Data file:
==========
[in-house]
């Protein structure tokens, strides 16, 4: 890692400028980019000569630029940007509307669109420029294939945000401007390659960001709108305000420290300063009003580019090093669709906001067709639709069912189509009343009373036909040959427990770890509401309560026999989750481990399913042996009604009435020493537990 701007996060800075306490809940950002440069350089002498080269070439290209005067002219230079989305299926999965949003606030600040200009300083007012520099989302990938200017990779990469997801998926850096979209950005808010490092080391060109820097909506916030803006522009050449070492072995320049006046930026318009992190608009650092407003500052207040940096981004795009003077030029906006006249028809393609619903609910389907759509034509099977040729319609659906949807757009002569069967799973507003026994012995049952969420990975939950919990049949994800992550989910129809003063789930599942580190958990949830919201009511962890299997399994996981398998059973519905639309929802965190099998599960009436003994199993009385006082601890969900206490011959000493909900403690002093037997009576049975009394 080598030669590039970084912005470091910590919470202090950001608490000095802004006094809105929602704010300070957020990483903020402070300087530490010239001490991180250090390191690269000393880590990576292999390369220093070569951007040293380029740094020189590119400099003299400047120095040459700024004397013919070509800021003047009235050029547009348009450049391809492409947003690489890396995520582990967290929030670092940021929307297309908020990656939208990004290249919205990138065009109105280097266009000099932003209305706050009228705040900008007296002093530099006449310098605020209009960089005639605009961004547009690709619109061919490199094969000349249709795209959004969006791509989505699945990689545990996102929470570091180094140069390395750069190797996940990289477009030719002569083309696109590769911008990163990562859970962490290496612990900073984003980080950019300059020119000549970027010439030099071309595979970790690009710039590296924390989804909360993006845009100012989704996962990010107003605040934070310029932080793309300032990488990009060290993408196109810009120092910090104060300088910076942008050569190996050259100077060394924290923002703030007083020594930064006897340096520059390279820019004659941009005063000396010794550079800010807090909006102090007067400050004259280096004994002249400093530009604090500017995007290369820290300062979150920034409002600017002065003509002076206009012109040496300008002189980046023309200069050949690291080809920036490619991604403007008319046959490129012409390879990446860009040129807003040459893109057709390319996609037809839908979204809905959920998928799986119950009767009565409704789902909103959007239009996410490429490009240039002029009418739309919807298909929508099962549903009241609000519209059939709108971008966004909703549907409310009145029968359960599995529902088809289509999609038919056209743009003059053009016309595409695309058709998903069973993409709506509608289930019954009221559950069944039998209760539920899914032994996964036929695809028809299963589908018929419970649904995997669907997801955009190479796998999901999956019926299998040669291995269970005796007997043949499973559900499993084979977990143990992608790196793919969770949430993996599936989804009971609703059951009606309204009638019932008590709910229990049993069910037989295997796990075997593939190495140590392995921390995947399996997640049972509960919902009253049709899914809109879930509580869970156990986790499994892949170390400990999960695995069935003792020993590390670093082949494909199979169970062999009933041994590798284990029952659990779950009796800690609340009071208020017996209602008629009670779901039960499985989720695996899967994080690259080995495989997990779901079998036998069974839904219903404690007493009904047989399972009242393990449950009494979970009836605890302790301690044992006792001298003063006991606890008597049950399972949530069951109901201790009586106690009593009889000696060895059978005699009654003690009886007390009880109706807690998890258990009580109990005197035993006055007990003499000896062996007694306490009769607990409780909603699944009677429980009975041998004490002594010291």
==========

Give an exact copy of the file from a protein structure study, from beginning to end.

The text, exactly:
[in-house]
């Protein structure tokens, strides 16, 4: 890692400028980019000569630029940007509307669109420029294939945000401007390659960001709108305000420290300063009003580019090093669709906001067709639709069912189509009343009373036909040959427990770890509401309560026999989750481990399913042996009604009435020493537990 701007996060800075306490809940950002440069350089002498080269070439290209005067002219230079989305299926999965949003606030600040200009300083007012520099989302990938200017990779990469997801998926850096979209950005808010490092080391060109820097909506916030803006522009050449070492072995320049006046930026318009992190608009650092407003500052207040940096981004795009003077030029906006006249028809393609619903609910389907759509034509099977040729319609659906949807757009002569069967799973507003026994012995049952969420990975939950919990049949994800992550989910129809003063789930599942580190958990949830919201009511962890299997399994996981398998059973519905639309929802965190099998599960009436003994199993009385006082601890969900206490011959000493909900403690002093037997009576049975009394 080598030669590039970084912005470091910590919470202090950001608490000095802004006094809105929602704010300070957020990483903020402070300087530490010239001490991180250090390191690269000393880590990576292999390369220093070569951007040293380029740094020189590119400099003299400047120095040459700024004397013919070509800021003047009235050029547009348009450049391809492409947003690489890396995520582990967290929030670092940021929307297309908020990656939208990004290249919205990138065009109105280097266009000099932003209305706050009228705040900008007296002093530099006449310098605020209009960089005639605009961004547009690709619109061919490199094969000349249709795209959004969006791509989505699945990689545990996102929470570091180094140069390395750069190797996940990289477009030719002569083309696109590769911008990163990562859970962490290496612990900073984003980080950019300059020119000549970027010439030099071309595979970790690009710039590296924390989804909360993006845009100012989704996962990010107003605040934070310029932080793309300032990488990009060290993408196109810009120092910090104060300088910076942008050569190996050259100077060394924290923002703030007083020594930064006897340096520059390279820019004659941009005063000396010794550079800010807090909006102090007067400050004259280096004994002249400093530009604090500017995007290369820290300062979150920034409002600017002065003509002076206009012109040496300008002189980046023309200069050949690291080809920036490619991604403007008319046959490129012409390879990446860009040129807003040459893109057709390319996609037809839908979204809905959920998928799986119950009767009565409704789902909103959007239009996410490429490009240039002029009418739309919807298909929508099962549903009241609000519209059939709108971008966004909703549907409310009145029968359960599995529902088809289509999609038919056209743009003059053009016309595409695309058709998903069973993409709506509608289930019954009221559950069944039998209760539920899914032994996964036929695809028809299963589908018929419970649904995997669907997801955009190479796998999901999956019926299998040669291995269970005796007997043949499973559900499993084979977990143990992608790196793919969770949430993996599936989804009971609703059951009606309204009638019932008590709910229990049993069910037989295997796990075997593939190495140590392995921390995947399996997640049972509960919902009253049709899914809109879930509580869970156990986790499994892949170390400990999960695995069935003792020993590390670093082949494909199979169970062999009933041994590798284990029952659990779950009796800690609340009071208020017996209602008629009670779901039960499985989720695996899967994080690259080995495989997990779901079998036998069974839904219903404690007493009904047989399972009242393990449950009494979970009836605890302790301690044992006792001298003063006991606890008597049950399972949530069951109901201790009586106690009593009889000696060895059978005699009654003690009886007390009880109706807690998890258990009580109990005197035993006055007990003499000896062996007694306490009769607990409780909603699944009677429980009975041998004490002594010291």